Dawkins says we don’t know yet, but science is working on it.

Lennox says DNA is an ancient language that points to a logos and cannot be seen in purely naturalistic terms. Extreme reductionism removes the rationalism from the debate. He said that the existence of DNA suggests there is a designer and that Dawkins’ dichotomy of science or religion could put people off science.

Dawkins says that a religious person smuggles in magic as an explanation.

Lennox said there are some bad gaps that science closes as well as some bad gaps that it opens. He said that if there was a God you would expect (1) Evidence in the universe e.g. mathematical intelligibility, fine-tuning and the sophistication of the world and (2) that the creator would speak in a special way. He said that the resurrection was not petty. He said death affects everyone and therefore it does make an enormous difference.


Lennox asked about ultimate justice. He said this was not a petty matter. He said that we live in a broken world and that no God means no ultimate justice.

Dawkins said suppose there was misery and no justice. He said that this was too bad if it’s true. He then said maybe there was no hope without God.

Lennox said he’d just admitted it. He said if there was a God then he would have to reveal himself. He said he could not know Dawkins by analysing him with a telescope or a microscope. He said God had to take the initiative to reveal himself to people. That is the only way you can know someone.

Lennox asked Dawkins what the ultimate meaning of life was for him.

Dawkins responded by saying that we make our own meaning. He said a biologist’s perspective was that it was all about the propagation of genes.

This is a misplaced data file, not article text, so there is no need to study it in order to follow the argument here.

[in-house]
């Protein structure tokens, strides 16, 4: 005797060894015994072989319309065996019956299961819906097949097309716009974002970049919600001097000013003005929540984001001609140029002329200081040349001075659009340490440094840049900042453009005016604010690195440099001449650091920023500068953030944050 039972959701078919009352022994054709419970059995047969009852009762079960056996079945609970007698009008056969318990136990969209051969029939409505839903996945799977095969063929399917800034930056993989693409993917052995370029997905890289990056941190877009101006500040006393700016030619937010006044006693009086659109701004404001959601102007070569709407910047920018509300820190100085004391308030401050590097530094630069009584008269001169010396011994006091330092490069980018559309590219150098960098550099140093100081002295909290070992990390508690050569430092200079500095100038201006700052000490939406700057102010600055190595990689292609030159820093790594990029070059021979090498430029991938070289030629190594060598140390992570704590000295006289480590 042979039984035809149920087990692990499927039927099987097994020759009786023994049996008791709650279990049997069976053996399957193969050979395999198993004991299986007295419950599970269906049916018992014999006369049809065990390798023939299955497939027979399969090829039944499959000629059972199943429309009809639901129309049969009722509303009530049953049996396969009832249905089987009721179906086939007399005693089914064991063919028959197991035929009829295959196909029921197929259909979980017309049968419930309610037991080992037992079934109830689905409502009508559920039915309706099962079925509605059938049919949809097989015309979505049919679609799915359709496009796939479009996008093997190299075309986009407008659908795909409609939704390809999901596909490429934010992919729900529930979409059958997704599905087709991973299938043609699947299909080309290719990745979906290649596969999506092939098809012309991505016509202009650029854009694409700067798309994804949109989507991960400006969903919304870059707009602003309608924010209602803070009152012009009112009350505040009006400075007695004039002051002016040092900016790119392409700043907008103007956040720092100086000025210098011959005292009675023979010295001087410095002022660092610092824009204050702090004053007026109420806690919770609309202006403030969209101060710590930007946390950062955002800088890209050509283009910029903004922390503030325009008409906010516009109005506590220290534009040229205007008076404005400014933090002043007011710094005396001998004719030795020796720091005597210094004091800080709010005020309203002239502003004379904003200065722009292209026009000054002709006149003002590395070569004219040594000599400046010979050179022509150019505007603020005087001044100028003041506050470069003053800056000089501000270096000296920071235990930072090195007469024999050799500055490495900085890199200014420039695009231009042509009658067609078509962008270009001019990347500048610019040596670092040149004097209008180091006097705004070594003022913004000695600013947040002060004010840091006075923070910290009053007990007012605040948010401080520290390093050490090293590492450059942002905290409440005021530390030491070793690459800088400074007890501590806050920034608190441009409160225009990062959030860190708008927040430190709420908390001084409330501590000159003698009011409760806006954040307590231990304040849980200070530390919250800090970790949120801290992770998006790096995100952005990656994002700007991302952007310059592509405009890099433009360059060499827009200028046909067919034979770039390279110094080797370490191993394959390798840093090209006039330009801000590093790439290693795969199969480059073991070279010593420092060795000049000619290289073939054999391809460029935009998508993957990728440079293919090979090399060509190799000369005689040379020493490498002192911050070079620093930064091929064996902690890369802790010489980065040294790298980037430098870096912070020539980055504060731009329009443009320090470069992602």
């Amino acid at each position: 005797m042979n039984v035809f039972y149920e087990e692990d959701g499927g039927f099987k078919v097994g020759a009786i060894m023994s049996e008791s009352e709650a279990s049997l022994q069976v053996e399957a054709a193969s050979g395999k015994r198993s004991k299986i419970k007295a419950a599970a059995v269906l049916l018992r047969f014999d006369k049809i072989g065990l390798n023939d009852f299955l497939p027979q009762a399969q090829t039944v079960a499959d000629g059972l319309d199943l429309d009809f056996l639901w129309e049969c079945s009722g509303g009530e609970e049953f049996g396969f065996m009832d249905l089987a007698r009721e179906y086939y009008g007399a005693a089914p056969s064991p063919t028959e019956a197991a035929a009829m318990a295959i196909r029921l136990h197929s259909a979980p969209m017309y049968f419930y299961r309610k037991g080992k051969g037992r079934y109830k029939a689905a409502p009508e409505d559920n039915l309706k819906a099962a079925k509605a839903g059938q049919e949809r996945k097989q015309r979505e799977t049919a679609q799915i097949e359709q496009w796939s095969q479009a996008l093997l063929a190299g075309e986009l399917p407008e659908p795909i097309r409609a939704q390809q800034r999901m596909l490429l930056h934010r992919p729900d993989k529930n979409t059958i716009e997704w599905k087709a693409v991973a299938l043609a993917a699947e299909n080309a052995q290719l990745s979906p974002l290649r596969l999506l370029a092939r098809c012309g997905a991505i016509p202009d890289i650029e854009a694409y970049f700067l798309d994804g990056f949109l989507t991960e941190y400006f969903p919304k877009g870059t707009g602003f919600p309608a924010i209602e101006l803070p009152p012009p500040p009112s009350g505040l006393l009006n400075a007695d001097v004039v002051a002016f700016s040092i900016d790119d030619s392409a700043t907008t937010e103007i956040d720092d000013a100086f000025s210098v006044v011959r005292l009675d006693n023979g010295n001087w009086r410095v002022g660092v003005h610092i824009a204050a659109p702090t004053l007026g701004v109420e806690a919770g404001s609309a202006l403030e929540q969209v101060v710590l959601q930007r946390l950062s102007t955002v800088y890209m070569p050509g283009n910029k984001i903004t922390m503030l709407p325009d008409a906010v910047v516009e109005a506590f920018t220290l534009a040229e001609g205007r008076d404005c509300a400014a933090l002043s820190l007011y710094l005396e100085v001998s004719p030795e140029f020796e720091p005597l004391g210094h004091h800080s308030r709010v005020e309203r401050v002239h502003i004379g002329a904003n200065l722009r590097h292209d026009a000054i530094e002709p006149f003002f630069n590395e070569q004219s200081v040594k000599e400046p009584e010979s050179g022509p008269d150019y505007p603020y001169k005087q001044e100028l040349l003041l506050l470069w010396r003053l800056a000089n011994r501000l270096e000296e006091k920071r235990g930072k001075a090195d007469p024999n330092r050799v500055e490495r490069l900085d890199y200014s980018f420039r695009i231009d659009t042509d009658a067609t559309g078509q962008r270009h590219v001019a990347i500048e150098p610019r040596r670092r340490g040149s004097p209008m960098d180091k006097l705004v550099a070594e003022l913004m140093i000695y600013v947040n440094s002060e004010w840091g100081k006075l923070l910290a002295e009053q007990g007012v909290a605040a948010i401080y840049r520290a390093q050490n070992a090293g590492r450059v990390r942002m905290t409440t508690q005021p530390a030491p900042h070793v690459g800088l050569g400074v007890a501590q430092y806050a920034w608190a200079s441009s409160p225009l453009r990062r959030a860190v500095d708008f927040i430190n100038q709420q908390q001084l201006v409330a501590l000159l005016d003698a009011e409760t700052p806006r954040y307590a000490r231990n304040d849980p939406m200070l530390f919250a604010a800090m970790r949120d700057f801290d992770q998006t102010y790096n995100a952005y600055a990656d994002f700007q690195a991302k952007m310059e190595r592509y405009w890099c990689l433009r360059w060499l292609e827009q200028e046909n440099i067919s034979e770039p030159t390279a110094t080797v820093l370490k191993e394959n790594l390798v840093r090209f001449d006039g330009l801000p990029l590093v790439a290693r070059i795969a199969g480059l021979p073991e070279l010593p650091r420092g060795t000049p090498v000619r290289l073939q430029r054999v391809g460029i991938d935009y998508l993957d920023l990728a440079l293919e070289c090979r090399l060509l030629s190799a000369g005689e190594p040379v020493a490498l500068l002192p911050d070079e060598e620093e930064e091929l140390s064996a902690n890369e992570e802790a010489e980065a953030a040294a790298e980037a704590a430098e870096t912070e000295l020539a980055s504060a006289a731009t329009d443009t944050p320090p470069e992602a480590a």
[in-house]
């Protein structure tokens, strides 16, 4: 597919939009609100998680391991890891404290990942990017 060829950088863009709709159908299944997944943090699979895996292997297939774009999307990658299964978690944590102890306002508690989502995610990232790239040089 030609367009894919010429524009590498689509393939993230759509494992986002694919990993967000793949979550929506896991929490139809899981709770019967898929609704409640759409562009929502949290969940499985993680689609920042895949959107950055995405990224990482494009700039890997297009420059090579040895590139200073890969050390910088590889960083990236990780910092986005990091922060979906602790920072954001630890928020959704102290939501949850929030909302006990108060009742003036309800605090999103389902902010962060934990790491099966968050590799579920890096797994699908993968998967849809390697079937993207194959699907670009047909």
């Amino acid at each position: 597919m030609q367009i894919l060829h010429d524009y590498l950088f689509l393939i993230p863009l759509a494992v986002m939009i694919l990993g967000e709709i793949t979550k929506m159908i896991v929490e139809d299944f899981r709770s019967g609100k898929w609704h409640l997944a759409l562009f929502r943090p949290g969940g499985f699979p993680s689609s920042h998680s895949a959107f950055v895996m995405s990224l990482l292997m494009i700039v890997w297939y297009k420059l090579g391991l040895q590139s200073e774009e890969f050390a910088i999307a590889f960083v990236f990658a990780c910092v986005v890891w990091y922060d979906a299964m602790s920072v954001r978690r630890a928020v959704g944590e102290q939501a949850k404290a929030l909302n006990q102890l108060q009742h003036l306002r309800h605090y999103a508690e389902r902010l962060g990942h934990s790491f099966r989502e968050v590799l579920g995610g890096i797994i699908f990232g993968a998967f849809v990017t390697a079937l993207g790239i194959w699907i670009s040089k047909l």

Lennox said what about the nature of reality? He said how do you get from atoms to a brain, or a mind, or
consciousness? He said what concept of meaning can you have unless there is a top-down view of God? He said there is a personal God and this is the source of life and meaning. He said that there is a beyond and you can have a relationship with God. He said atheism’s meaning is much smaller.

Lennox made the following points as his closing remarks:
– Science has not buried God.
– Science originated from a faith in rational processes (from a Christian background).
– Laws that mean science can be done come from the logos from God.
– Christian faith is not unscientific if you pay attention to history.
– If science has buried God where do we get morality from?
– He pointed out that Dawkins has written that there is no good or evil because there is just DNA and we dance to its music.
– He said the new atheists hold to the values they have got from Christianity. He quotes Jurgen Habermas who says the foundations of our legal system come from Christianity.
– He said atheists like Nietzsche and Camus understood you cannot retain your moral values and you are led to madness.
– He asks whether Dawkins’ world is one in which (like Peter Singer) a newborn baby has no more value than a pig or a dog.

Dawkins made the following points:
– He said Singer was one of the most moral people he knew and that he was interested in suffering. His comment about foetuses and animals was in reference to their ability to suffer.
– He said the universe was not horribly determinist, but rather it was horribly rational or intelligible. He said it would have to be (as what would it look like otherwise?). He said we could only survive in such a universe.
– He said science does not know everything, but we are working on it.
– He says science doesn’t invoke magic as an explanation.
– He said prior to Darwin much of the science seemed like magic, but Darwin solved a difficult problem.
– He said Darwin provides a lesson that we should not give up on the difficult problems.
– He said science is going to solve things and if it doesn’t there is still no reason for saying magic did it.

The RZIM Zacharias Trust Team